Sunday, January 3, 2016
‘Aha ‘Aina Wai Maka – Feast of Tears
The Rev. Kealahou C. Alika
I woke up early New Year’s Day to make my way from my home in Wailuku to the church here in Mākena for an early morning memorial service. Kiko, my dog, lay comfortably on the back seat as we drove along Hono-a-piʻilani past Wai-kapū.
I looked across the isthmus towards Hale-a-kalā and noticed a constellation of stars that appeared in the form of a cross between a square and a trapezoid. As we made the turn south onto Piʻilani and approached the National Wildlife Refuge at Kealia Pond, the stars came into sharper focus.
I am not a stargazer. Any aspirations I may have had to become an astronomer were dashed to bits when I saw the 1948 film noir, Night Has a Thousand Eyes, with Edward G. Robison playing the leading role. The film, directed by John Farrow, was based on a novel written by Cornell Woolrich.
Those who study film and film history know Night Has a Thousand Eyes is the story of a night club fortune teller whose bleak predictions all prove to be accurate. I do not remember any of the details of the storyline. All I remember was the title and the enormous fear and dread I felt when the camera turned upward to a night sky filled with stars.
You would think that I would have been in awe of that scene. But all I saw were a thousand eyes staring back. When I read Merriam-Webster’s definition of the word noir, I understood why I gave up any ambition of becoming an astronomer. Noir is “a type of crime film featuring cynical malevolent characters in a sleazy setting and an ominous atmosphere that is conveyed by shadowy photography and foreboding background music.”
I remember going on night camping trips after seeing the film with family and friends as a child and that moment when someone would insist it was time to lay back on the sand and look up at the stars in the sky. All I could see were a thousand eyeballs looking back at me.
But early New Year’s morning, I saw a bright star at one corner of the night sky with three other stars forming what looked like a lopsided square. No eyeballs – just stars shining in the clear morning sky.
The astronomers among us will point out that dazzling views of the planets await us throughout the month of January. Mars appears in the Southwest sky. Bright Venus and Mercury are huddled together. Venus will move away from Mercury and closer to Mars and a crescent moon will appear on January 21st.
Later Jupiter will rise in the East. I was not sure what I saw looking at the Southeastern sky early Monday morning but I did find myself wondering what the magi saw centuries ago as they made the long, long journey to Jerusalem and then to Bethlehem following a star they had seen rising in the East.
Our reading from The Gospel According to Matthew is unique in that it sits in stark contrast to the story of Jesus’ birth recorded in The Gospel According to Luke. In Matthew’s account, there are no shepherds or angels celebrating the birth.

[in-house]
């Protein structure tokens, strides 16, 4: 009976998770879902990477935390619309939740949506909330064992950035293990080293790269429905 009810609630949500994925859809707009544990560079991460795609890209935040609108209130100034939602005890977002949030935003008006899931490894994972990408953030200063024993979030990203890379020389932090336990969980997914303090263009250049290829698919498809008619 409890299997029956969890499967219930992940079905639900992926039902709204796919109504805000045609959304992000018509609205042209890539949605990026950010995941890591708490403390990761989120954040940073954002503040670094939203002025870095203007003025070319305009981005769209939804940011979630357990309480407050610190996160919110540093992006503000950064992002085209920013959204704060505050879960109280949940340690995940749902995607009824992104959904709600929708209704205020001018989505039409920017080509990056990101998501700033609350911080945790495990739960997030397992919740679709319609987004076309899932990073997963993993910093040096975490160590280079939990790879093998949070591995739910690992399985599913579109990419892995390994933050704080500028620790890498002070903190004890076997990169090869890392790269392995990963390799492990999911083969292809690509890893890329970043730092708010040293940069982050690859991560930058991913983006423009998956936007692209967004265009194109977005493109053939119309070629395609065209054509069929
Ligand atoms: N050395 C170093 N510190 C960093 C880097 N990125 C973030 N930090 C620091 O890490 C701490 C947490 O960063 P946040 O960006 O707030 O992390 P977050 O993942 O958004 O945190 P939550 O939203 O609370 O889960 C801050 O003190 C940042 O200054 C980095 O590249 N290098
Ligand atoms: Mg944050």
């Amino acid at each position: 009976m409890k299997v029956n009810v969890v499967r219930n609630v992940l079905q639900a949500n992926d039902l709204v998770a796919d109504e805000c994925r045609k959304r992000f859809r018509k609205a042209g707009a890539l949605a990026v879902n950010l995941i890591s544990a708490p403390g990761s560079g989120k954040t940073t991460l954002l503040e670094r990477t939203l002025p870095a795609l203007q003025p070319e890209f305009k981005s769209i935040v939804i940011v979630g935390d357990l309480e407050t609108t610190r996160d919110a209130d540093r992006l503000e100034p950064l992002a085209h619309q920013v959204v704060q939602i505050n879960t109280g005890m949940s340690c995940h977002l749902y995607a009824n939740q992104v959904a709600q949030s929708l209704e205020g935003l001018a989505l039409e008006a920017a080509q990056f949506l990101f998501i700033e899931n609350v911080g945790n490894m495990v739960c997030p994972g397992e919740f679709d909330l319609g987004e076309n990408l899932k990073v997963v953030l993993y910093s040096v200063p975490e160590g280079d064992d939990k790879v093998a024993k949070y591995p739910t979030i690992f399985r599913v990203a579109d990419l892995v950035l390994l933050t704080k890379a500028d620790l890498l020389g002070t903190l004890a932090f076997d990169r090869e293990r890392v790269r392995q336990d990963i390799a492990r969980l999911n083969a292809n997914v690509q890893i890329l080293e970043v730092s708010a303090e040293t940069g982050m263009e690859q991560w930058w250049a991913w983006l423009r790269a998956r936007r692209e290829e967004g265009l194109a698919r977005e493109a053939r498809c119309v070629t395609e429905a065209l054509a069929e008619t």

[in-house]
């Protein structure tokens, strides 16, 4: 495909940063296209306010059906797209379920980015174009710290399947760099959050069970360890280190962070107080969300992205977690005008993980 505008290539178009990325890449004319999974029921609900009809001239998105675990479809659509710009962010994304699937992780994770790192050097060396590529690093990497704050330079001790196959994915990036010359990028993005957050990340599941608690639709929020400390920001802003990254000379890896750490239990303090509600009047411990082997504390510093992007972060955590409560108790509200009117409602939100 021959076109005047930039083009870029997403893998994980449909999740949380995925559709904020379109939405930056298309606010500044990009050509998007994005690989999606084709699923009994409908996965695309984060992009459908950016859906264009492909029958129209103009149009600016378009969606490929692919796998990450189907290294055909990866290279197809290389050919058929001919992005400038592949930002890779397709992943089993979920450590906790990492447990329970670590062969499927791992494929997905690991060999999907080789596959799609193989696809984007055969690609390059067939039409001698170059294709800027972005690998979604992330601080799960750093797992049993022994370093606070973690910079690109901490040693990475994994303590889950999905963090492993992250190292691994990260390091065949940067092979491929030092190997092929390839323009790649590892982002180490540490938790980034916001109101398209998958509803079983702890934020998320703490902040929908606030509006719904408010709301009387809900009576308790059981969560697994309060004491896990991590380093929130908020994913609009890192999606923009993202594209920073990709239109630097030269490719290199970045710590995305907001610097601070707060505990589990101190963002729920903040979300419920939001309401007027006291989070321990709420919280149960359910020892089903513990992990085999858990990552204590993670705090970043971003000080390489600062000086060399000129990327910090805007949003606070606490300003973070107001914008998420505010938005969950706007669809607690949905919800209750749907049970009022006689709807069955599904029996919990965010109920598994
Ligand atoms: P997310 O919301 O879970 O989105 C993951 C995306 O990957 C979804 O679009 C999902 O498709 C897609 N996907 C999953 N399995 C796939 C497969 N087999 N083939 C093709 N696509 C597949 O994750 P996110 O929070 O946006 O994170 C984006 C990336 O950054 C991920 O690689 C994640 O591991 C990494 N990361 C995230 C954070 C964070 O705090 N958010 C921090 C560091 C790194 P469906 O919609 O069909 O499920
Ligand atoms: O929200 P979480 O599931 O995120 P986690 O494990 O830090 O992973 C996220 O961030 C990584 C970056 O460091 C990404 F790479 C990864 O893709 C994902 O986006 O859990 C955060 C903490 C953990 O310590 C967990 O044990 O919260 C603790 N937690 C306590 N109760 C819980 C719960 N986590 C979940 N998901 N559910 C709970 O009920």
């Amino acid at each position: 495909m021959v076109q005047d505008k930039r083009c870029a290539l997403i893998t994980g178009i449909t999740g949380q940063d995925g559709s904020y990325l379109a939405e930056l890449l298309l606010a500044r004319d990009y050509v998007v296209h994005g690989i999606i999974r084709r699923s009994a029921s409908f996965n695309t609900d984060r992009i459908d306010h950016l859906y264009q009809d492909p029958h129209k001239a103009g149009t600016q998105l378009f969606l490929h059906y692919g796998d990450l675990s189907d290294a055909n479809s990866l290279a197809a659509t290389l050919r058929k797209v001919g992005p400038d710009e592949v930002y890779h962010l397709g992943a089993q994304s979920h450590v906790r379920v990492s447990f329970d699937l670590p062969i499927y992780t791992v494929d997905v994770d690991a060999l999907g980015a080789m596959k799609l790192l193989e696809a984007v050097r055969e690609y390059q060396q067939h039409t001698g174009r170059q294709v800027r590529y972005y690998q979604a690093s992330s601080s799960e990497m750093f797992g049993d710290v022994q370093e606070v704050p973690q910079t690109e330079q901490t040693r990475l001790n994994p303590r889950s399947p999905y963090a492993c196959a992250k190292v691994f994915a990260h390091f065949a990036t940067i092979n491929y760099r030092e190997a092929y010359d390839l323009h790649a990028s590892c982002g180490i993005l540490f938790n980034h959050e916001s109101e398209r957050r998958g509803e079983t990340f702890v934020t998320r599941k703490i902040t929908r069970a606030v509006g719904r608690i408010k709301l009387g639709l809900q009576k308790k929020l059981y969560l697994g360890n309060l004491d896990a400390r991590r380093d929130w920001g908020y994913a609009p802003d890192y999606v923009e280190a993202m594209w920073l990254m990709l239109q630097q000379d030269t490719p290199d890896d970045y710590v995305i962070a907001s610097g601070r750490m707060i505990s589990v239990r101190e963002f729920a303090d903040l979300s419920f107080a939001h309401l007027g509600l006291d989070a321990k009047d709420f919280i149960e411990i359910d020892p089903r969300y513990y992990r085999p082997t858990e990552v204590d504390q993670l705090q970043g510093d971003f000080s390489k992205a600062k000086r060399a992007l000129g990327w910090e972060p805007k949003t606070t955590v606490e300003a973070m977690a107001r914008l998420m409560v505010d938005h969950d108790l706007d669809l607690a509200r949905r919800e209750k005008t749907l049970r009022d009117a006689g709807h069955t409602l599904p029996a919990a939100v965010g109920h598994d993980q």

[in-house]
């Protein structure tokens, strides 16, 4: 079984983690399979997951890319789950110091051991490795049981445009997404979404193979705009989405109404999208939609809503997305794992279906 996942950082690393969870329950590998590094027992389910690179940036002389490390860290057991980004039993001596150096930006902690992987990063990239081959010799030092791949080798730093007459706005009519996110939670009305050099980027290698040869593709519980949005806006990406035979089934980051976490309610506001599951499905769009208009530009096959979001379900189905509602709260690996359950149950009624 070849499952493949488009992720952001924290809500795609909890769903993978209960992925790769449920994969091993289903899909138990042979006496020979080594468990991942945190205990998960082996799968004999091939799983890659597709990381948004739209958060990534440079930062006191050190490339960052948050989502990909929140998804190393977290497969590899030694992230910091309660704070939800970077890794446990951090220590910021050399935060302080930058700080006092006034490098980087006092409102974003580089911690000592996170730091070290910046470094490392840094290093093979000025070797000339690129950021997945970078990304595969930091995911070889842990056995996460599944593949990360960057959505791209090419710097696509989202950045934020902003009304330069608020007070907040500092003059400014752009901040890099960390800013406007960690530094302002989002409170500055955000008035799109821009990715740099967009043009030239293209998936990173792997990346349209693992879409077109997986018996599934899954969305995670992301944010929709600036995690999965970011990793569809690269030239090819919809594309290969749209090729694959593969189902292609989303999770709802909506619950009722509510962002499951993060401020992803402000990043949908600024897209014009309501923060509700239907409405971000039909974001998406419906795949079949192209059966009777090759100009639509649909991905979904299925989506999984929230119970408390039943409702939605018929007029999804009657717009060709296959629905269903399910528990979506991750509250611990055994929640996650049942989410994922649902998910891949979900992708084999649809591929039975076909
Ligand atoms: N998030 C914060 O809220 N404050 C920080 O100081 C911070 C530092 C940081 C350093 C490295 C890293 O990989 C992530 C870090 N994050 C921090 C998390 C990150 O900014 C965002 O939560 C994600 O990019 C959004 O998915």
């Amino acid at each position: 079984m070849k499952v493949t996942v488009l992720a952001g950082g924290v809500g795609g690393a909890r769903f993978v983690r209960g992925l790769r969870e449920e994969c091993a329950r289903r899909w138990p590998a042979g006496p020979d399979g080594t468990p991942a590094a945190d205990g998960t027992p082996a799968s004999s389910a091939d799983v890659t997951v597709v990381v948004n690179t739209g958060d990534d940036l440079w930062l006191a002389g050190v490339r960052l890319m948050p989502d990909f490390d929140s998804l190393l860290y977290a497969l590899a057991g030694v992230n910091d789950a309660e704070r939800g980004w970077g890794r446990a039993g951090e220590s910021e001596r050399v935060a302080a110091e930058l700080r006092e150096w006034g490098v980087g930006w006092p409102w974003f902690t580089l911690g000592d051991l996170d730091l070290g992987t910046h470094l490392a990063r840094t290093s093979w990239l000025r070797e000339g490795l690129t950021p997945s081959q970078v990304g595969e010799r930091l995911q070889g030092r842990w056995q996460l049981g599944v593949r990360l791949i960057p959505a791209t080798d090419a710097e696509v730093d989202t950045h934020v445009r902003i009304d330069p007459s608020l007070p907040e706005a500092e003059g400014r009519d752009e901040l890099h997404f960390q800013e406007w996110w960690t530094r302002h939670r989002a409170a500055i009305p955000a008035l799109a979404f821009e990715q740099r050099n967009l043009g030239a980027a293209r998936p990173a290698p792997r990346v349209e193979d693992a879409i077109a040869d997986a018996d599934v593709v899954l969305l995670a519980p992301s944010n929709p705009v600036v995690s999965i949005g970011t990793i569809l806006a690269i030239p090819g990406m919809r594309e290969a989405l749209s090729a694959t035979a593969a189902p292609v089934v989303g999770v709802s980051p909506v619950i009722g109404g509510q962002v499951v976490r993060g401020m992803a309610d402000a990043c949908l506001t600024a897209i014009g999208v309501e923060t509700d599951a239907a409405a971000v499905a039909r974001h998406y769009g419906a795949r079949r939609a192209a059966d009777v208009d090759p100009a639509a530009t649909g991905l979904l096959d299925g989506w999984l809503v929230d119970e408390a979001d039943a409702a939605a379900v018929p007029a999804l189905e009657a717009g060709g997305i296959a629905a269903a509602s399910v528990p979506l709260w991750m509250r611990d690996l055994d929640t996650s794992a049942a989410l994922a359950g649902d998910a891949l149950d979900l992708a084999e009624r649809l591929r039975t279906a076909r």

Instead, there are foreigners traveling a great distance to discover what the “star sign” might reveal. They somehow know about the coming of a “ruler of the Jews” and seek help in finding him by going to the ruler of the region – Herod.
The magi, known as the “wise ones,” understand this little child to be a divine gift, a future ruler of some sort, to be worshipped and honored (Seasons of the Spirit, SeasonsFUSION, Advent, Christmas, Epiphany 2015-2016, Wood Lake Publishing Inc., 2015). For Herod, news of the birth is seen as a potential threat to his own power.
We are told that not only is Herod frightened by the news, but “all Jerusalem with him” (Matthew 2:3). No doubt he is fearful about the security of his own position. After all he was a Jewish ruler in an occupied territory and his insecurities could easily have adverse repercussions on the people under his control. It is no wonder that all of Jerusalem was troubled.
The magi conferred with Herod and his advisors and were told that the birth was to occur in Bethlehem. So they continued on their way and found the child.
A stable is not mentioned and given the time and distance that the magi had to travel, it is likely that Jesus was no longer a newborn infant when they arrived at his side and that he was, along with his mother and father, in their own home.
On this day, we celebrate their journey of discovery and what we have come to know as Epiphany. The term comes from the Greek word meaning to “appear, reveal, shine, give light.” It was the light of a star that led the magi to discover the birth of a new hope and a gift to the world.
The magi brought gifts to honor the child and in turn were given the gift of revelation in a dream. Warned that they were not to return to Herod, they returned to their own country by another road (Matthew 12:12).
Like the magi, we recall our own journey at this time each year to” see” the Christ Child. Like them, we will come to the realization and understanding that this child will grow up and will be called “the Light of the world” (Matthew 5:14; John 8:12, 9:5).
No dark shadows. No malevolent characters. No ominous music. No eyeballs in the sky.
Only the image of light as a sign of God’s glory. That light, says the prophet Isaiah, will draw people from far and near. They will bask in its radiance, be filled with rejoicing and will offer gifts to proclaim God’s praise and presence in our lives through the birth of the Christ Child (Op. cit.).
E hallelū aku iā Iēhova! Praise the Lord!